It was not until 1728 that Tartini fully began his teaching activities, after returning to Padua from his travels in Prague (Predota, 2020). As Tartini was internationally famous, the installment of his establishment not only attracted many prospective students from near and far, but it provided a means for income, collected through tuition fees (Fuller-Maitland, 1910; Predota, 2020). Careful attention was paid to each student, and in 1737, only a total of nine students were accepted (Sminthe, 2013). Among his most recognized pupils were Nardini, Pasqualino, Bini, Ferrari, and Lahoussaye (Pratt, 1924).
Creating Compositions: Nature, Art, and the Mystical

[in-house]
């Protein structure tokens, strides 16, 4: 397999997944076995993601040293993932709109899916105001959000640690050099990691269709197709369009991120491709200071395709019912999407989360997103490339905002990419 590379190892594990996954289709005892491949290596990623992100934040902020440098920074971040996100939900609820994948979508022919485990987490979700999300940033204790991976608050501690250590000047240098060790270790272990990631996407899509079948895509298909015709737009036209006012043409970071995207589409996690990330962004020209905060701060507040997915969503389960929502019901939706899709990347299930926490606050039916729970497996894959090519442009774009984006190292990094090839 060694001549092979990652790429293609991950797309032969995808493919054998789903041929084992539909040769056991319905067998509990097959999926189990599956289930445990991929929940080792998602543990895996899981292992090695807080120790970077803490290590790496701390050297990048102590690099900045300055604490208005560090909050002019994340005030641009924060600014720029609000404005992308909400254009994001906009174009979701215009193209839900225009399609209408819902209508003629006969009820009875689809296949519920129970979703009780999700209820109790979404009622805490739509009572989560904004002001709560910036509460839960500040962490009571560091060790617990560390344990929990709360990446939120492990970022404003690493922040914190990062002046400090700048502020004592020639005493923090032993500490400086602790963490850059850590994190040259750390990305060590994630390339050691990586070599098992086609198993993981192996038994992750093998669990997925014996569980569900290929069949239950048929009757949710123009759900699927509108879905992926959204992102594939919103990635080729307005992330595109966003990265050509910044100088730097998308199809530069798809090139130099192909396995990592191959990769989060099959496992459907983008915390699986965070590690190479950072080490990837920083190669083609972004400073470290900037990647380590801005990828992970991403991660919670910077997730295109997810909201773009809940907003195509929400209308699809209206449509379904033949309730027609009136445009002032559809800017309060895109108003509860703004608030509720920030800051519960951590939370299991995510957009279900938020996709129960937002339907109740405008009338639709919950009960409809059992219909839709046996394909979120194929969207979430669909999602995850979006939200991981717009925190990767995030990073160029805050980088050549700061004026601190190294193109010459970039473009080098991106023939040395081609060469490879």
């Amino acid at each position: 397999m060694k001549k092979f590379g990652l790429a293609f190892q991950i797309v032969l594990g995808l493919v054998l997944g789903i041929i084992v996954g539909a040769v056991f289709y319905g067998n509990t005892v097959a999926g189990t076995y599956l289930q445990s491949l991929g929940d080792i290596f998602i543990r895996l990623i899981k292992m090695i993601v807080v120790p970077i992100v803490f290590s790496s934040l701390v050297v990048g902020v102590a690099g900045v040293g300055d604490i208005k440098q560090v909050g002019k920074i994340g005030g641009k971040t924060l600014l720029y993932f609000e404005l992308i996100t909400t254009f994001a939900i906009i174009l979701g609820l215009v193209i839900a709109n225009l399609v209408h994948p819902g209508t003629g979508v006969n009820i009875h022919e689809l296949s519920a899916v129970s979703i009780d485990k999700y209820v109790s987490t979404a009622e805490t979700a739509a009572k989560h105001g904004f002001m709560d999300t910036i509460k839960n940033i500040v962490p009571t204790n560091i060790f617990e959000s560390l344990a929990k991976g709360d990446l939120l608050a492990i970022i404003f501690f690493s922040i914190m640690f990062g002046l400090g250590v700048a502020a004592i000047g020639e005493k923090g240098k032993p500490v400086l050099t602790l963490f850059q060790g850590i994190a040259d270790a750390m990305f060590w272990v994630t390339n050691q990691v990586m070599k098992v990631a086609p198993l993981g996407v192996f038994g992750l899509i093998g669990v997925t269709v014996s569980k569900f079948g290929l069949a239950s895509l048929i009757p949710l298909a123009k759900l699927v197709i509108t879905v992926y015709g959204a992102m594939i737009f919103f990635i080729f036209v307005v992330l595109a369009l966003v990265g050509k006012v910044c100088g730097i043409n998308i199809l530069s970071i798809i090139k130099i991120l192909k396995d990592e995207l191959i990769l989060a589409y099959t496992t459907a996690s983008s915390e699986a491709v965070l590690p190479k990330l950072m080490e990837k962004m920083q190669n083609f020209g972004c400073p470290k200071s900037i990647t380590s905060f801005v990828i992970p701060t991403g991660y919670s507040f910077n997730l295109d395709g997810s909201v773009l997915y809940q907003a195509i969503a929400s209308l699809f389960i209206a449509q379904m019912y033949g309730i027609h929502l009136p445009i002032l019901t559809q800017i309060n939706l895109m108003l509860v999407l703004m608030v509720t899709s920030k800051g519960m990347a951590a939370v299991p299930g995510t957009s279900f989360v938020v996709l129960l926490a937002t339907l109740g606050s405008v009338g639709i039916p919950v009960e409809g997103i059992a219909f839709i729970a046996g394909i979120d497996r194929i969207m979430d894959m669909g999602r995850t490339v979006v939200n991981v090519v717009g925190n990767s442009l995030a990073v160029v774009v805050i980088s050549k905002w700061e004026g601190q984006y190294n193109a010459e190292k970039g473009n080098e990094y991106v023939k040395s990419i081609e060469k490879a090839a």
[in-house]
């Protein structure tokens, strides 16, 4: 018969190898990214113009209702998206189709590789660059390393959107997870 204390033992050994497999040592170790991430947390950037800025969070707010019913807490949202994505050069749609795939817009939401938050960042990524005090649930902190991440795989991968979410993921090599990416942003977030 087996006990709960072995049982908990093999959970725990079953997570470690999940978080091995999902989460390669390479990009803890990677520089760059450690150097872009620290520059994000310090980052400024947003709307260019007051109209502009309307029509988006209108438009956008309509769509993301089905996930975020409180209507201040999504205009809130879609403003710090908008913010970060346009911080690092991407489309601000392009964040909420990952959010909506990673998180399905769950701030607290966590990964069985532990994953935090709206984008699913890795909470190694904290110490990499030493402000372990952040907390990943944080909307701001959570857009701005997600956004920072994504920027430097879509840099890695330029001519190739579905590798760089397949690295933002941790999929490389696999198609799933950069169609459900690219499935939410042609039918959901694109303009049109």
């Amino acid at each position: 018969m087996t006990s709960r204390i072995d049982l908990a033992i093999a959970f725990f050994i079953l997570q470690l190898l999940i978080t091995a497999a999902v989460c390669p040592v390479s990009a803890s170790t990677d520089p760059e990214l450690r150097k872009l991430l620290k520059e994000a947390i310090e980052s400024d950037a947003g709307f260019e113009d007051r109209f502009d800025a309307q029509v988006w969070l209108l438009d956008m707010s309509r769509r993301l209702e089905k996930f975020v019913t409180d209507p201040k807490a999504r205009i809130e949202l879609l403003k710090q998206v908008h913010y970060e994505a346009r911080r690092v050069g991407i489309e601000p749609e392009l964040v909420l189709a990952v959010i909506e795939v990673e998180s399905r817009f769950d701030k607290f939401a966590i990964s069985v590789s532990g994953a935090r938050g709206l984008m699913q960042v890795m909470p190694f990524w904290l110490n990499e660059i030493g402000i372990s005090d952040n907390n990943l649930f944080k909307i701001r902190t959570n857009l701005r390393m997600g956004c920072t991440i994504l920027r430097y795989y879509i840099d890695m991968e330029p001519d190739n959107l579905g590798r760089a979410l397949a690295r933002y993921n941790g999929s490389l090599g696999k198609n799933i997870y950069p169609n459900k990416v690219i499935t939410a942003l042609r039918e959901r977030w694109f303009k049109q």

Working for over a period of 60 years, Tartini would have experienced decades in which the Age of Enlightenment would have pervaded parts of society, politics, and culture (Imsen, 2016). Such new trends and concepts surely would have affected the lives of Europeans, as well as their interactions. One consequence of these trends and concepts, which applied directly to music, was that of structure (Imsen, 2016). Tartini strongly believed that everything, including music and harmony, were phenomena of nature, specifically a nature that is rigidly ruled and offers the truth (Imsen, 2016; Planchart, 1960). In his compositions and treaties, Tartini embraced the paradigms of universality (Imsen, 2016), while opposing the particularities of art and culture (Polzonetti, 2014). This dichotomy dictated that nature was opposite, as well as superior to art, explained by the notion that nature was “God’s creation” (Imsen, 2016). By contrast, art was believed to be a creation of man, therefore making it erratic and artificial (Imsen, 2016). Additionally, Tartini maintained that music was “instinctively understood by everyone,” regardless of whether or not they had experience or training in the field (Imsen, 2016).